Although I no longer hold the stock, I still find myself defending Microsoft quite a bit. That in and of itself might seem like a problem -- when a company of Microsoft's stature needs so much validation. There's still a lot of good in this company, however. This despite the fact that it seems the tech world -- specifically Apple and Google -- has left Mr. Softy in the dust.
And now Microsoft is looking to make up the difference in the cloud. Will it be enough?
Will Microsoft remain a cloud underdog?
Although the popularity of mobile devices has allowed Apple and Google to steal Microsoft's luster, this has not taken away from Microsoft's dominance in enterprise and, in particular, Office and Windows. That 80% of the company's revenue still comes from businesses proves how strong those franchises still are. Nevertheless, with the cloud getting bigger each year, Microsoft has come under considerable pressure.
In Azure, Microsoft has not been asleep at the wheel. And despite what bears may think, the platform is better than adequate. But even though I'm willing to give Microsoft a "glass half-full" thesis in its efforts, I don't think Azure is ready for primetime yet. There was a point, though, when I felt Azure would be a significant player, especially since the cloud market is still fairly short on development tools. Plus, I felt the company's Office 365 solution would have presented a solid software-as-a-service, or SaaS, rival to Salesforce.com and Oracle . Today, I'm not so sure.
I say this even though Microsoft has recently launched Azure community portal, which invites a wide range of developers to create, thereby increasing a broader adoption of the service. Microsoft also refreshed Azure with a Virtual Machine-centric platform similar to Amazon's Elastic Compute Cloud. Going after Amazon is a good strategy, but Azure is still limited in functionality when compared to Amazon's Web Services, or AWS.
However, Microsoft does have an advantage over Amazon by having a much bigger footprint among businesses and enterprise. Plus, it certainly benefits Microsoft by coming up with a way to grow Azure and all that goes into building an ecosystem. The question, though, is to what extent will users embrace Azure. And can Azure offset any decline or narrow the gap in mobile weakness against Apple and Google?
However, there's also Oracle and Salesforce to contend with. As enterprises continue to transition to more SaaS environments, can Azure measure up against these two giants? Microsoft should be able to compete on price and seamless integration, given its strong lead with business customers. Hopefully, these customers won't expect or insist that Microsoft be better. Microsoft will just need to be adequate.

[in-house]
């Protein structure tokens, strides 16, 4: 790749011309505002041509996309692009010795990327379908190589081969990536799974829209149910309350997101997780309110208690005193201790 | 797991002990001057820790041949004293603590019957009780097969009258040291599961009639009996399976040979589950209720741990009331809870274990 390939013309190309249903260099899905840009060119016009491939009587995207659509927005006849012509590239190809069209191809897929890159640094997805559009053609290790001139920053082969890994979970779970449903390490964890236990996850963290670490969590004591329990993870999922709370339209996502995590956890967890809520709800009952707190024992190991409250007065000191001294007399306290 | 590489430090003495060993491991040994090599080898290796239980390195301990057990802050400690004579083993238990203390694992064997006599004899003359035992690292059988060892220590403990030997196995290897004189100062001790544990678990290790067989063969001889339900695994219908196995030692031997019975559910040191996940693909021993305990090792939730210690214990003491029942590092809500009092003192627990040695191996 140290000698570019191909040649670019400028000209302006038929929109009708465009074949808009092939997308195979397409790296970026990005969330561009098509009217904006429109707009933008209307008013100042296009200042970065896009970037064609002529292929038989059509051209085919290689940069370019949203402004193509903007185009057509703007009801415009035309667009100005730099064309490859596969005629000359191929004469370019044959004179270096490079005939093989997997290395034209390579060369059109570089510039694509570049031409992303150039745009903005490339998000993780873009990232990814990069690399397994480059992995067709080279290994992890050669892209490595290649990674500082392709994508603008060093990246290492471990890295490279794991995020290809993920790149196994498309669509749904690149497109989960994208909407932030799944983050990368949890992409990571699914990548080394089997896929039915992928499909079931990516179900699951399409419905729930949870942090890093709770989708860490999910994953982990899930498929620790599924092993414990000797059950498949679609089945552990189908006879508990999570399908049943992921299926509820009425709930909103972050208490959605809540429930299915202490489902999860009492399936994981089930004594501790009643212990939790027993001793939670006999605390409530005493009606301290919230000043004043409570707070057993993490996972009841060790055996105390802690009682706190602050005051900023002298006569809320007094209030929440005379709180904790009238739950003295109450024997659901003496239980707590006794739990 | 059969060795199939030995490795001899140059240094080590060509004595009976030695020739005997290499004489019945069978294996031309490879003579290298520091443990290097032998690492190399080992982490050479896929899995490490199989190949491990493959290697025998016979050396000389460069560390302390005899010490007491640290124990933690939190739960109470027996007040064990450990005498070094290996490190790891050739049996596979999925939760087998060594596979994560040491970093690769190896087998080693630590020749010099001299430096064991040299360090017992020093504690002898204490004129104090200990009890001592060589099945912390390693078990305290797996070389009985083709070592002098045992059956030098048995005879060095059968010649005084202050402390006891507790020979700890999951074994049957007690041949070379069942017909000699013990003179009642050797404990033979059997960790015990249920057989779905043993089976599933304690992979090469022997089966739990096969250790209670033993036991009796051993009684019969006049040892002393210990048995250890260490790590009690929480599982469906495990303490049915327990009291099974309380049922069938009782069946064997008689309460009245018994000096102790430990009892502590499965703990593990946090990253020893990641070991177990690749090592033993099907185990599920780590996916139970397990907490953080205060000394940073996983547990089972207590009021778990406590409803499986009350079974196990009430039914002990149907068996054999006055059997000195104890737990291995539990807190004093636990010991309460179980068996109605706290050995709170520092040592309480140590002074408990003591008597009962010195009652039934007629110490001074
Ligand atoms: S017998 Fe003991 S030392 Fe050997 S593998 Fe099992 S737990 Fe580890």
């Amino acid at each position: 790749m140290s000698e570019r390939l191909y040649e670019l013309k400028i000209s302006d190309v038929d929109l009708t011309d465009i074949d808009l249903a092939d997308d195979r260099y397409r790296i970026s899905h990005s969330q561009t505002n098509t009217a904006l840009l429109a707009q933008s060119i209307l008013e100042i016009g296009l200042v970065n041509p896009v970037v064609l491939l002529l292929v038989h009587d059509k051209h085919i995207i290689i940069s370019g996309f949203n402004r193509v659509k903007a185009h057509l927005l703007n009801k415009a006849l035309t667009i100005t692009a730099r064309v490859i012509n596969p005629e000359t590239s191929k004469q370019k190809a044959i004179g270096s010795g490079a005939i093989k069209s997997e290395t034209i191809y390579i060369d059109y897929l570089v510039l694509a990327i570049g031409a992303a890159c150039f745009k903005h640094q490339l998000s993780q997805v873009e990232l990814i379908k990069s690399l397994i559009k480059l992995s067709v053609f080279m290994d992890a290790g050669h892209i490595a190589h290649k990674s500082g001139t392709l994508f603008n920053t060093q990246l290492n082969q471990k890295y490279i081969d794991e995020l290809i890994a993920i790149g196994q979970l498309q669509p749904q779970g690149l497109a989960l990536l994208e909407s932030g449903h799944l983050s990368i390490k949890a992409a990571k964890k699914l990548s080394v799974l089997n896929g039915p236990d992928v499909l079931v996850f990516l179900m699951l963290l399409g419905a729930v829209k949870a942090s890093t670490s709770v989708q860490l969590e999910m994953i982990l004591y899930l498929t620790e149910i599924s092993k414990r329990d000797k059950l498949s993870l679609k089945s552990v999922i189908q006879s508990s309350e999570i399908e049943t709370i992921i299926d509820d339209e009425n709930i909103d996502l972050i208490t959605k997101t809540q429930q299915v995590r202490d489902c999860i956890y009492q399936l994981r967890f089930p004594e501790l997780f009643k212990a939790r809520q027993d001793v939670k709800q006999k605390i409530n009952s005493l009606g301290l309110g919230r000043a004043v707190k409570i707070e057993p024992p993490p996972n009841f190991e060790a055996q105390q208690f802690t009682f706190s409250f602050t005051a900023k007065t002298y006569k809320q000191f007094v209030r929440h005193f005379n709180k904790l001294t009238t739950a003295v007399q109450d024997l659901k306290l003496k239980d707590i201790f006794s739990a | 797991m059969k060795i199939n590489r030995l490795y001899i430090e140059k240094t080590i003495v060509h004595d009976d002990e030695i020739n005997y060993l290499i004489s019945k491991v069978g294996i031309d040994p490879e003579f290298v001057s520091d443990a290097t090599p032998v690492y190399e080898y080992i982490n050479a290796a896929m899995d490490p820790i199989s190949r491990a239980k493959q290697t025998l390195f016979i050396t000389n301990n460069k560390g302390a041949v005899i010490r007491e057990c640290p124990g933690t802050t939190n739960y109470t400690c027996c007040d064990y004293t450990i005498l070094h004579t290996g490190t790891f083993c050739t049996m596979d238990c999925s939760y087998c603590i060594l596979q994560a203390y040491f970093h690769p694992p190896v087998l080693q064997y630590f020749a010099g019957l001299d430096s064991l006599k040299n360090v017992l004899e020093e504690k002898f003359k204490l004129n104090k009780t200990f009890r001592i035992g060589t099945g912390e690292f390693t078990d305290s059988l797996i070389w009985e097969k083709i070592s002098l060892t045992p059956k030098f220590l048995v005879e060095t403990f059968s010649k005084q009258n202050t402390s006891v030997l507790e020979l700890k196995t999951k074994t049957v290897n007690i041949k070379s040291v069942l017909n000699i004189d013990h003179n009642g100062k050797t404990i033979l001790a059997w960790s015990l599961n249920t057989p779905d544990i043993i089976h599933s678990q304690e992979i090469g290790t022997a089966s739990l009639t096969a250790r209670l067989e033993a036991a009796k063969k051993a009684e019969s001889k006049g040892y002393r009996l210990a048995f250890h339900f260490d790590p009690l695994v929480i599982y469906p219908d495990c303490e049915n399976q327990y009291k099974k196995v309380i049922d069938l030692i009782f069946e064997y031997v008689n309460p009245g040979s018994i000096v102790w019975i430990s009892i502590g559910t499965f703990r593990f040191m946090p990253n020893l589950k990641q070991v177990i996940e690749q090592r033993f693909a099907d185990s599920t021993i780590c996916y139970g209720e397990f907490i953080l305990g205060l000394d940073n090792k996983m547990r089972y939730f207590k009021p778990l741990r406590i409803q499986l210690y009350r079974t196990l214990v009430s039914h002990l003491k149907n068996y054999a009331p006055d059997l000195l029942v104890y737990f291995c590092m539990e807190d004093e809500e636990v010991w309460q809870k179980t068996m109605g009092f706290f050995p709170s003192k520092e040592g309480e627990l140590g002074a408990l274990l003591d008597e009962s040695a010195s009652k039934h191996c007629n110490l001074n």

Can the enterprise stay strong?
The recent 9% growth in the server and tools segment suggests that the company is holding its own against the likes of IBM and Oracle. Likewise, Microsoft's SQL business still produces solid results, and the company's Hyper-V product, which rivals VMware's vSphere, is also gaining meaningful share. And if Microsoft can bring Azure up to standard, to the extent that Azure can be within a discussion that includes AWS, this will strengthen Microsoft's enterprise leverage.
The question, though, is how long these businesses can hold down the fort. Unlike Oracle, which has been on an acquisition spree to build its one-stop-shop model, Microsoft hasn't been as active. Plus, it has to address the way virtualization and Big Data are changing the functions of back-office enterprise IT. VMware and EMC are becoming leaders in this area, and so far there's been no response from Microsoft.
While Microsoft's backend products are arguably better, customers are willing to sacrifice extra features to save on costs. And some of these alternatives are tough to resist because businesses can save on support costs since web services such as Gmail don't require an onsite Exchange administrator. What's more, the increase of freeware and products such as Google Apps and Open Office isn't going away.
That said, the company's never really been affected. The question, though, has always been with management and whether it has the capacity to lead Microsoft to what's next. And although bears will argue that Microsoft's no longer first in anything, it doesn't have to be. Hopefully Microsoft's new cloud strategy can be the beginning.
What of the stock?
Grab a Snickers bar. In time, fair value can reach $35 per share, or 20% higher. But in the meantime, Microsoft will pay for your patience as it offers one of the best yields on the market at 3.30%. As has been the case for a while now, value is not the problem. But Microsoft has more work to do to change sentiment. Hopefully, its future gets a bit more cloudy.
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The article Can Microsoft Ever Matter in the Cloud? originally appeared on Fool.com.
Fool contributor Richard Saintvilus owns shares of Apple. The Motley Fool recommends Amazon.com, Apple, Google, Salesforce.com, and VMware. It owns shares of Amazon.com, Apple, EMC, Google, IBM, Microsoft, Oracle, and VMware. Try any of our Foolish newsletter services free for 30 days. We Fools may not all hold the same opinions, but we all believe that considering a diverse range of insights makes us better investors. The Motley Fool has a disclosure policy.
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